Development of a model for the investigation of the role of mixed conduction in a solid oxide fuel cell anode to enable effectiveness of electrocatalyst infiltration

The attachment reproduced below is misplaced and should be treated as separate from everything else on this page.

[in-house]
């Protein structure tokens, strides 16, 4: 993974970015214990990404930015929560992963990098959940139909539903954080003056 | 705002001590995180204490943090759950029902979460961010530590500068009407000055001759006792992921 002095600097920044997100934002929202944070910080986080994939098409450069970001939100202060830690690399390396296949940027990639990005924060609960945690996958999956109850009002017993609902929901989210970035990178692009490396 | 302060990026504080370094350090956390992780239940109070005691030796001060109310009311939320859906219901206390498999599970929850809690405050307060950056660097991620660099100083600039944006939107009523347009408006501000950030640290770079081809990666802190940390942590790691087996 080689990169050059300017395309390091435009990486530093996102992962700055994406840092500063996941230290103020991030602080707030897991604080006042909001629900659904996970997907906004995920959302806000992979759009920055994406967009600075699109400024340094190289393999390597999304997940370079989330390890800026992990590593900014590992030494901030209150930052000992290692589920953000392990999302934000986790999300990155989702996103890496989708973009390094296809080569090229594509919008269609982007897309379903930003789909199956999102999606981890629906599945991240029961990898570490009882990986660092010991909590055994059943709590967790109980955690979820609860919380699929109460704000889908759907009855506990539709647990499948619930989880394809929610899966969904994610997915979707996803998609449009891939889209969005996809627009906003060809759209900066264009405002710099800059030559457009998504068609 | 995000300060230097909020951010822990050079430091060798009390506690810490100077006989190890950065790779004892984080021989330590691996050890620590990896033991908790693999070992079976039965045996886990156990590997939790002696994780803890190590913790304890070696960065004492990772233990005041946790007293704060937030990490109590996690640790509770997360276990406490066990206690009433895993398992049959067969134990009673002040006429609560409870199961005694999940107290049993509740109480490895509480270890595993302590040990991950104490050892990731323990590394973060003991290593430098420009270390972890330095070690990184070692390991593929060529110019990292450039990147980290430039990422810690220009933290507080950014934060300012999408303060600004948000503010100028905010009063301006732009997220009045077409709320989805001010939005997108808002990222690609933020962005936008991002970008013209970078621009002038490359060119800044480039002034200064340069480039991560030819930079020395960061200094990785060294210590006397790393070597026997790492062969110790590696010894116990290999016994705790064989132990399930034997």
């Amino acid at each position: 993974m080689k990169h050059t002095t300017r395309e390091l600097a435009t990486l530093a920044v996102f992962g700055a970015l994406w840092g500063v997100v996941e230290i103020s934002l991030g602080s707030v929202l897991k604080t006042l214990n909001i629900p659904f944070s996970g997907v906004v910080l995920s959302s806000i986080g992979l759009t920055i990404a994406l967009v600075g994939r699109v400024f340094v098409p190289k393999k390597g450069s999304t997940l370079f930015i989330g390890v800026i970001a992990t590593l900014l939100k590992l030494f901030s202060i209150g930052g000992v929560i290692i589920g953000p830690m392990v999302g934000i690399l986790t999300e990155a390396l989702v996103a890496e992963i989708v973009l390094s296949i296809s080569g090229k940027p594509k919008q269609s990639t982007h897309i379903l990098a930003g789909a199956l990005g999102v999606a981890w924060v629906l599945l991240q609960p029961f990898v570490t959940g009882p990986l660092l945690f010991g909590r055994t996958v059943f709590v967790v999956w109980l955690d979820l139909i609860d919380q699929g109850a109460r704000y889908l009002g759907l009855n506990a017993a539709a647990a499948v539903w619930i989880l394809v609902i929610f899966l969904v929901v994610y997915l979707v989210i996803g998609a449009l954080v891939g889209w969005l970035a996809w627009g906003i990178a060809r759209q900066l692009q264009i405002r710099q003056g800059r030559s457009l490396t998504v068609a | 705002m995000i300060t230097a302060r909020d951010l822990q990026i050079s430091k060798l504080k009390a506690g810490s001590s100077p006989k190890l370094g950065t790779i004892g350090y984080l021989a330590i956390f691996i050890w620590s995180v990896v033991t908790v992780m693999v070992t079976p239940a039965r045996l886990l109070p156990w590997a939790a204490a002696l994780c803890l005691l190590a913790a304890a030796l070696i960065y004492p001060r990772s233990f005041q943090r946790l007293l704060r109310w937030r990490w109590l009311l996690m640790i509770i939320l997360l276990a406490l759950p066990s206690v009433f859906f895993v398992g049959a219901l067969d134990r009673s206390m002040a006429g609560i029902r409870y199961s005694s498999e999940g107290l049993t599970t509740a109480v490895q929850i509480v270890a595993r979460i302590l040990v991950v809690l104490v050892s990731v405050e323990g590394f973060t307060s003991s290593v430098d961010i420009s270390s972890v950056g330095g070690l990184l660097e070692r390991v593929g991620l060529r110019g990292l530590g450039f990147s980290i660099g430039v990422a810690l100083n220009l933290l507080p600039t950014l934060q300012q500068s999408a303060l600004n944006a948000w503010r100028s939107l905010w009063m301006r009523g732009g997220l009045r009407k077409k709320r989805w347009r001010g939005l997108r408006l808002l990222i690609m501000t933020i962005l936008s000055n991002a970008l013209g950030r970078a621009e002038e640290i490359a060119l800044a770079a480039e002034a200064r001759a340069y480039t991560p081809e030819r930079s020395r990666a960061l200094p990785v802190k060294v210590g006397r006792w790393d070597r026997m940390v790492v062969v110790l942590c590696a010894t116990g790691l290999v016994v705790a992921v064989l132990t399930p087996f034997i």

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Despite their potential for high efficiency energy production, the high temperature at which solid oxide fuel cells (SOFCs) must operate places significant restraints on materials selection which in turn limits the power density. Liquid infiltration of nickel nanoparticle catalysts into the anode can produce a higher density of reaction sites and has been shown to improve cell performance at significantly lower operating temperatures. Not all of these nanoparticles are connected to the Ni web network that provides a pathway for electron conduction to the external circuit, yet they improve the performance of the cell. Simulation provides an opportunity to gain an understanding of this physical phenomena where the scale of the regions in which the interaction between isolated Ni nanoparticle and connected Ni web take place makes direct experimental observation impossible. The purpose of this work is to develop a numerical model for charge transport in the electrolyte and around the Ni reaction sites. In Wolfram Mathematica 11.3 Student Edition, a 1-D model is established first, then built upon with increasing complexity to a 2-D model in which the Ni interfaces are scaled up to microns in size. Analytical solutions and dimensional analysis are used where possible to ensure the accuracy of the model results. Preliminary results from a micron-scale model indicate the existence of a favorable electric potential gradient between the isolated Ni particle and Ni web to drive current flow. The results also show a decrease in the magnitude of the electric potential measured on the isolated Ni particle as it is moved closer to the Ni web, and thus its position can be optimized. However, further work is needed to bring the scale of the Ni interfaces to their realistic dimensions in nanometers.